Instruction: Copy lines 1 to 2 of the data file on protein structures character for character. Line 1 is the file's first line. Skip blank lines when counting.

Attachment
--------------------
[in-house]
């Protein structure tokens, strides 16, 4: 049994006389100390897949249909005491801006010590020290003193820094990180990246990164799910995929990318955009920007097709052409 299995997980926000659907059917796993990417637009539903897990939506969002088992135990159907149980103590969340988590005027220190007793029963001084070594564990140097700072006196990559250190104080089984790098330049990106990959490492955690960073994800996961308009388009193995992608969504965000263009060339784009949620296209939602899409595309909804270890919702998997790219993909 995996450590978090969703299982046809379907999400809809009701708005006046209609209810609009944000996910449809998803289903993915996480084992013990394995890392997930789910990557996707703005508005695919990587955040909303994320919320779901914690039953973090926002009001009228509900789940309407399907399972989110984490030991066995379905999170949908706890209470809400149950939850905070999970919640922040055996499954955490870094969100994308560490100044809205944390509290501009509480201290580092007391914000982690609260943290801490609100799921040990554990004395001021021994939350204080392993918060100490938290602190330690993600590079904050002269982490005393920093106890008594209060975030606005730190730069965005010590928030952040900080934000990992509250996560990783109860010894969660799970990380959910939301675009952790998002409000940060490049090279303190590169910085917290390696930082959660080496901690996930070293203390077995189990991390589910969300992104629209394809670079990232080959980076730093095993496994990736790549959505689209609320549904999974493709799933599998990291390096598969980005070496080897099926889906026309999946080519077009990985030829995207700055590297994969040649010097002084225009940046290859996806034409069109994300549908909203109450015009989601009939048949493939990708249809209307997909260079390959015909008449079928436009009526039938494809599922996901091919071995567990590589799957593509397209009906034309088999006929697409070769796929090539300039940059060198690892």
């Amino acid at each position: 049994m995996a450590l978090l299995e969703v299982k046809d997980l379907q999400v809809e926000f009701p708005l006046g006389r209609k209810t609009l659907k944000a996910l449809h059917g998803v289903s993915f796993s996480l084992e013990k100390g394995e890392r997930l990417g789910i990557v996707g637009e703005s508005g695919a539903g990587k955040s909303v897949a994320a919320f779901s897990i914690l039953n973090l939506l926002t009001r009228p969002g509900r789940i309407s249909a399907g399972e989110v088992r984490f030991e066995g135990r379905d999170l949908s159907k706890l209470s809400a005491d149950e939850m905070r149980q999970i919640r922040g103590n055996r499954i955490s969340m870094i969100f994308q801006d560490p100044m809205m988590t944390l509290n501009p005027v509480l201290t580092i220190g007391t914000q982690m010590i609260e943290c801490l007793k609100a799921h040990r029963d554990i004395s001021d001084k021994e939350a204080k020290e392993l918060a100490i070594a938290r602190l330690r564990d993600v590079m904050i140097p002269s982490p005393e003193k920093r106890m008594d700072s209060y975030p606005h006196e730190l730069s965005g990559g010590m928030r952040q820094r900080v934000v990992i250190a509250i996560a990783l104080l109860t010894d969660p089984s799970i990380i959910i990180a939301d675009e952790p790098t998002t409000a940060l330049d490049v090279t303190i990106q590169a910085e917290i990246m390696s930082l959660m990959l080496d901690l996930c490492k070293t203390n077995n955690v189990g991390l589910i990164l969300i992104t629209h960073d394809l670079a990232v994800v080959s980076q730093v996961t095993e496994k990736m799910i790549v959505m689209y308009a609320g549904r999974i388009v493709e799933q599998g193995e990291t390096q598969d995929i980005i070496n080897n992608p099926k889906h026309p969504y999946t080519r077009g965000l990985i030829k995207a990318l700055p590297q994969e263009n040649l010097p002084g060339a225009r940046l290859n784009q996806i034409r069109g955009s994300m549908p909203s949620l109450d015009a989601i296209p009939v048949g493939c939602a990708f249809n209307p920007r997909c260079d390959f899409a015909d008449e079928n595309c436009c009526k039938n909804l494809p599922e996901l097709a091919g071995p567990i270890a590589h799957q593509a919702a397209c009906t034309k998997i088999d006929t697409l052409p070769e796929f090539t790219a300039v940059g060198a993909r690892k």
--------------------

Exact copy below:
[in-house]
């Protein structure tokens, strides 16, 4: 049994006389100390897949249909005491801006010590020290003193820094990180990246990164799910995929990318955009920007097709052409 299995997980926000659907059917796993990417637009539903897990939506969002088992135990159907149980103590969340988590005027220190007793029963001084070594564990140097700072006196990559250190104080089984790098330049990106990959490492955690960073994800996961308009388009193995992608969504965000263009060339784009949620296209939602899409595309909804270890919702998997790219993909 995996450590978090969703299982046809379907999400809809009701708005006046209609209810609009944000996910449809998803289903993915996480084992013990394995890392997930789910990557996707703005508005695919990587955040909303994320919320779901914690039953973090926002009001009228509900789940309407399907399972989110984490030991066995379905999170949908706890209470809400149950939850905070999970919640922040055996499954955490870094969100994308560490100044809205944390509290501009509480201290580092007391914000982690609260943290801490609100799921040990554990004395001021021994939350204080392993918060100490938290602190330690993600590079904050002269982490005393920093106890008594209060975030606005730190730069965005010590928030952040900080934000990992509250996560990783109860010894969660799970990380959910939301675009952790998002409000940060490049090279303190590169910085917290390696930082959660080496901690996930070293203390077995189990991390589910969300992104629209394809670079990232080959980076730093095993496994990736790549959505689209609320549904999974493709799933599998990291390096598969980005070496080897099926889906026309999946080519077009990985030829995207700055590297994969040649010097002084225009940046290859996806034409069109994300549908909203109450015009989601009939048949493939990708249809209307997909260079390959015909008449079928436009009526039938494809599922996901091919071995567990590589799957593509397209009906034309088999006929697409070769796929090539300039940059060198690892």